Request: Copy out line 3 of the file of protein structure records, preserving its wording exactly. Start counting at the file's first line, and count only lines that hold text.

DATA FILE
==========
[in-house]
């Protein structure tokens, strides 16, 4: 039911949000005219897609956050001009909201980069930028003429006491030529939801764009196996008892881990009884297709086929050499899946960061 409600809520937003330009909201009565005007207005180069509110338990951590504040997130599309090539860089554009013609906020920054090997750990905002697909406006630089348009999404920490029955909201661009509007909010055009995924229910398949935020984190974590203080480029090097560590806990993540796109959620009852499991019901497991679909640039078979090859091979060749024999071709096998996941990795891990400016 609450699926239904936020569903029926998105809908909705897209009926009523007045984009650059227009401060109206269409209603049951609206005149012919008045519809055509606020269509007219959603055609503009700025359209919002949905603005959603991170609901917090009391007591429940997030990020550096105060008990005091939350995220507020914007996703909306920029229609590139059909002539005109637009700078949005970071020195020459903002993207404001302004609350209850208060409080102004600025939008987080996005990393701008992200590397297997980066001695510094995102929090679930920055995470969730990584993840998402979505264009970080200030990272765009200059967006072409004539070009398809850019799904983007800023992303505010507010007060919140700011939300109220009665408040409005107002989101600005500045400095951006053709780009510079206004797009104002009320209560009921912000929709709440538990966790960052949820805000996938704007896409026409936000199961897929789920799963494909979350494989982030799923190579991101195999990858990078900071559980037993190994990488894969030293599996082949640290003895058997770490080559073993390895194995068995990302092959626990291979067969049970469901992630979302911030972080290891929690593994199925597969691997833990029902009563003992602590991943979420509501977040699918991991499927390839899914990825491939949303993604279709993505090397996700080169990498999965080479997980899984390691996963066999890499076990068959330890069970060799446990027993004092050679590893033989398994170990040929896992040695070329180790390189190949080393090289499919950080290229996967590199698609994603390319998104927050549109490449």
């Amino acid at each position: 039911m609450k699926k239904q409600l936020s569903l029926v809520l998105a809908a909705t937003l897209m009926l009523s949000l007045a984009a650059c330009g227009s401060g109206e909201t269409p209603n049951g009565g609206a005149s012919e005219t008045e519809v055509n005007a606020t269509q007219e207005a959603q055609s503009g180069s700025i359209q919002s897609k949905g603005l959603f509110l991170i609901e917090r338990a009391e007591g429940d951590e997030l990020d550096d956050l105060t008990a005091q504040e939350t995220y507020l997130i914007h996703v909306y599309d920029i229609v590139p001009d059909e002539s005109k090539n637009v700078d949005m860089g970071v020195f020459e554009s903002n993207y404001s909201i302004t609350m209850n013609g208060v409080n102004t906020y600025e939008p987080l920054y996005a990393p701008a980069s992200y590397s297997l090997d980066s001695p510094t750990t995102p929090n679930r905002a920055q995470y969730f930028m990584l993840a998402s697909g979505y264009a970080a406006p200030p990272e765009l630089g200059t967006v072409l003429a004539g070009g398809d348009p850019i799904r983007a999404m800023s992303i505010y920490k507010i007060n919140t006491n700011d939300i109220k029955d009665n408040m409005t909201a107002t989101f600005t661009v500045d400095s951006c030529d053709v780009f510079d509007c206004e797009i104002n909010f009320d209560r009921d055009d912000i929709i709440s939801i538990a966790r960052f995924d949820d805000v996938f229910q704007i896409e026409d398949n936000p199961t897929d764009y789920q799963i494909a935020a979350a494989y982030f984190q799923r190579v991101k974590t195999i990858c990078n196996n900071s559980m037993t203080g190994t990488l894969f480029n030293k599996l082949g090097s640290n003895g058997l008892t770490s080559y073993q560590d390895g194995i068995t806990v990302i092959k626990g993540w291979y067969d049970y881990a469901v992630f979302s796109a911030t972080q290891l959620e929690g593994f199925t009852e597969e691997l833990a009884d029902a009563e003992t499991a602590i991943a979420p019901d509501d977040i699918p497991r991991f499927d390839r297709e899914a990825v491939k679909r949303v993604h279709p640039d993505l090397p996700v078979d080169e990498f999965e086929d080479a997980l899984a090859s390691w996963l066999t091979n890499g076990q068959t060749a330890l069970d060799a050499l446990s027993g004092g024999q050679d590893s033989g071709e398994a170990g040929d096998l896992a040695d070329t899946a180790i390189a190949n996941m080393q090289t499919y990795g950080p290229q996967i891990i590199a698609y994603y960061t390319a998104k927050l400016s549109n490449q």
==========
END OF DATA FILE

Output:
């Amino acid at each position: 039911m609450k699926k239904q409600l936020s569903l029926v809520l998105a809908a909705t937003l897209m009926l009523s949000l007045a984009a650059c330009g227009s401060g109206e909201t269409p209603n049951g009565g609206a005149s012919e005219t008045e519809v055509n005007a606020t269509q007219e207005a959603q055609s503009g180069s700025i359209q919002s897609k949905g603005l959603f509110l991170i609901e917090r338990a009391e007591g429940d951590e997030l990020d550096d956050l105060t008990a005091q504040e939350t995220y507020l997130i914007h996703v909306y599309d920029i229609v590139p001009d059909e002539s005109k090539n637009v700078d949005m860089g970071v020195f020459e554009s903002n993207y404001s909201i302004t609350m209850n013609g208060v409080n102004t906020y600025e939008p987080l920054y996005a990393p701008a980069s992200y590397s297997l090997d980066s001695p510094t750990t995102p929090n679930r905002a920055q995470y969730f930028m990584l993840a998402s697909g979505y264009a970080a406006p200030p990272e765009l630089g200059t967006v072409l003429a004539g070009g398809d348009p850019i799904r983007a999404m800023s992303i505010y920490k507010i007060n919140t006491n700011d939300i109220k029955d009665n408040m409005t909201a107002t989101f600005t661009v500045d400095s951006c030529d053709v780009f510079d509007c206004e797009i104002n909010f009320d209560r009921d055009d912000i929709i709440s939801i538990a966790r960052f995924d949820d805000v996938f229910q704007i896409e026409d398949n936000p199961t897929d764009y789920q799963i494909a935020a979350a494989y982030f984190q799923r190579v991101k974590t195999i990858c990078n196996n900071s559980m037993t203080g190994t990488l894969f480029n030293k599996l082949g090097s640290n003895g058997l008892t770490s080559y073993q560590d390895g194995i068995t806990v990302i092959k626990g993540w291979y067969d049970y881990a469901v992630f979302s796109a911030t972080q290891l959620e929690g593994f199925t009852e597969e691997l833990a009884d029902a009563e003992t499991a602590i991943a979420p019901d509501d977040i699918p497991r991991f499927d390839r297709e899914a990825v491939k679909r949303v993604h279709p640039d993505l090397p996700v078979d080169e990498f999965e086929d080479a997980l899984a090859s390691w996963l066999t091979n890499g076990q068959t060749a330890l069970d060799a050499l446990s027993g004092g024999q050679d590893s033989g071709e398994a170990g040929d096998l896992a040695d070329t899946a180790i390189a190949n996941m080393q090289t499919y990795g950080p290229q996967i891990i590199a698609y994603y960061t390319a998104k927050l400016s549109n490449q």